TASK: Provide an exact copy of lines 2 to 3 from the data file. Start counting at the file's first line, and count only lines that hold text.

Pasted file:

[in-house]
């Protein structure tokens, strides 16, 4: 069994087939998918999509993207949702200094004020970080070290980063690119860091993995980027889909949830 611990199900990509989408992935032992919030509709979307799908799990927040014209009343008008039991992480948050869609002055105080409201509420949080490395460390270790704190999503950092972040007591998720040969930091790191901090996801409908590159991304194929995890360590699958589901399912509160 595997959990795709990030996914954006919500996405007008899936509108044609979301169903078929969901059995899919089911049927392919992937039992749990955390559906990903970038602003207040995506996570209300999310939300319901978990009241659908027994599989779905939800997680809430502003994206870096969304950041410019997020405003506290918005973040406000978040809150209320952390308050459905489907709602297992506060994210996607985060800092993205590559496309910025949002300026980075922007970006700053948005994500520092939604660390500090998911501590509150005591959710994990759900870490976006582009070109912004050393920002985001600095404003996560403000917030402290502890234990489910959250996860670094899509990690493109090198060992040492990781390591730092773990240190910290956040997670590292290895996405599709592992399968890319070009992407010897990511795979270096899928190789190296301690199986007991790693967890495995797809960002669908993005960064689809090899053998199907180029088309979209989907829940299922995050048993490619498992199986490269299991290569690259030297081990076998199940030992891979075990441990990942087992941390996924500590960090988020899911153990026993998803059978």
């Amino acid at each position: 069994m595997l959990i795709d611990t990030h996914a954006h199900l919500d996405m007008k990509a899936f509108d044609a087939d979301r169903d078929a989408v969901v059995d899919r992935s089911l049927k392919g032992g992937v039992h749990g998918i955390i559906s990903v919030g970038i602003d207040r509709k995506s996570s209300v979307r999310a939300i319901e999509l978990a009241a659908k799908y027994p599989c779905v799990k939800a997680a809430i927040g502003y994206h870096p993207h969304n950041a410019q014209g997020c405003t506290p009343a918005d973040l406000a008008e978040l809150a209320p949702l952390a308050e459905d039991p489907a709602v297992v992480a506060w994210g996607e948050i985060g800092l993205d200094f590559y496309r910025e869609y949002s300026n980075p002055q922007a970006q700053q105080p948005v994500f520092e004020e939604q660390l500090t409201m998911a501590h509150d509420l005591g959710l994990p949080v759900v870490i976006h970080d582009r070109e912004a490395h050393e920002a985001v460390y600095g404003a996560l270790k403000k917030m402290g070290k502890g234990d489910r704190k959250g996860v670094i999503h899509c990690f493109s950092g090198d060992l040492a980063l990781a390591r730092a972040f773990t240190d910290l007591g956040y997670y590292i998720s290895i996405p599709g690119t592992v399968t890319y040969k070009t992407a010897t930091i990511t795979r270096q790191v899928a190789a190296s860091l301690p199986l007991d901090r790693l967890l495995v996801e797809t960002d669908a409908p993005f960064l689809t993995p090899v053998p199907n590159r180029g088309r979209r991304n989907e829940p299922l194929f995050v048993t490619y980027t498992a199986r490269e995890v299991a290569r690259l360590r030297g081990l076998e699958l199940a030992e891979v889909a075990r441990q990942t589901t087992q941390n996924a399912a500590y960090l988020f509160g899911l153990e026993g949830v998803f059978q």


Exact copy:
């Protein structure tokens, strides 16, 4: 069994087939998918999509993207949702200094004020970080070290980063690119860091993995980027889909949830 611990199900990509989408992935032992919030509709979307799908799990927040014209009343008008039991992480948050869609002055105080409201509420949080490395460390270790704190999503950092972040007591998720040969930091790191901090996801409908590159991304194929995890360590699958589901399912509160 595997959990795709990030996914954006919500996405007008899936509108044609979301169903078929969901059995899919089911049927392919992937039992749990955390559906990903970038602003207040995506996570209300999310939300319901978990009241659908027994599989779905939800997680809430502003994206870096969304950041410019997020405003506290918005973040406000978040809150209320952390308050459905489907709602297992506060994210996607985060800092993205590559496309910025949002300026980075922007970006700053948005994500520092939604660390500090998911501590509150005591959710994990759900870490976006582009070109912004050393920002985001600095404003996560403000917030402290502890234990489910959250996860670094899509990690493109090198060992040492990781390591730092773990240190910290956040997670590292290895996405599709592992399968890319070009992407010897990511795979270096899928190789190296301690199986007991790693967890495995797809960002669908993005960064689809090899053998199907180029088309979209989907829940299922995050048993490619498992199986490269299991290569690259030297081990076998199940030992891979075990441990990942087992941390996924500590960090988020899911153990026993998803059978």
């Amino acid at each position: 069994m595997l959990i795709d611990t990030h996914a954006h199900l919500d996405m007008k990509a899936f509108d044609a087939d979301r169903d078929a989408v969901v059995d899919r992935s089911l049927k392919g032992g992937v039992h749990g998918i955390i559906s990903v919030g970038i602003d207040r509709k995506s996570s209300v979307r999310a939300i319901e999509l978990a009241a659908k799908y027994p599989c779905v799990k939800a997680a809430i927040g502003y994206h870096p993207h969304n950041a410019q014209g997020c405003t506290p009343a918005d973040l406000a008008e978040l809150a209320p949702l952390a308050e459905d039991p489907a709602v297992v992480a506060w994210g996607e948050i985060g800092l993205d200094f590559y496309r910025e869609y949002s300026n980075p002055q922007a970006q700053q105080p948005v994500f520092e004020e939604q660390l500090t409201m998911a501590h509150d509420l005591g959710l994990p949080v759900v870490i976006h970080d582009r070109e912004a490395h050393e920002a985001v460390y600095g404003a996560l270790k403000k917030m402290g070290k502890g234990d489910r704190k959250g996860v670094i999503h899509c990690f493109s950092g090198d060992l040492a980063l990781a390591r730092a972040f773990t240190d910290l007591g956040y997670y590292i998720s290895i996405p599709g690119t592992v399968t890319y040969k070009t992407a010897t930091i990511t795979r270096q790191v899928a190789a190296s860091l301690p199986l007991d901090r790693l967890l495995v996801e797809t960002d669908a409908p993005f960064l689809t993995p090899v053998p199907n590159r180029g088309r979209r991304n989907e829940p299922l194929f995050v048993t490619y980027t498992a199986r490269e995890v299991a290569r690259l360590r030297g081990l076998e699958l199940a030992e891979v889909a075990r441990q990942t589901t087992q941390n996924a399912a500590y960090l988020f509160g899911l153990e026993g949830v998803f059978q």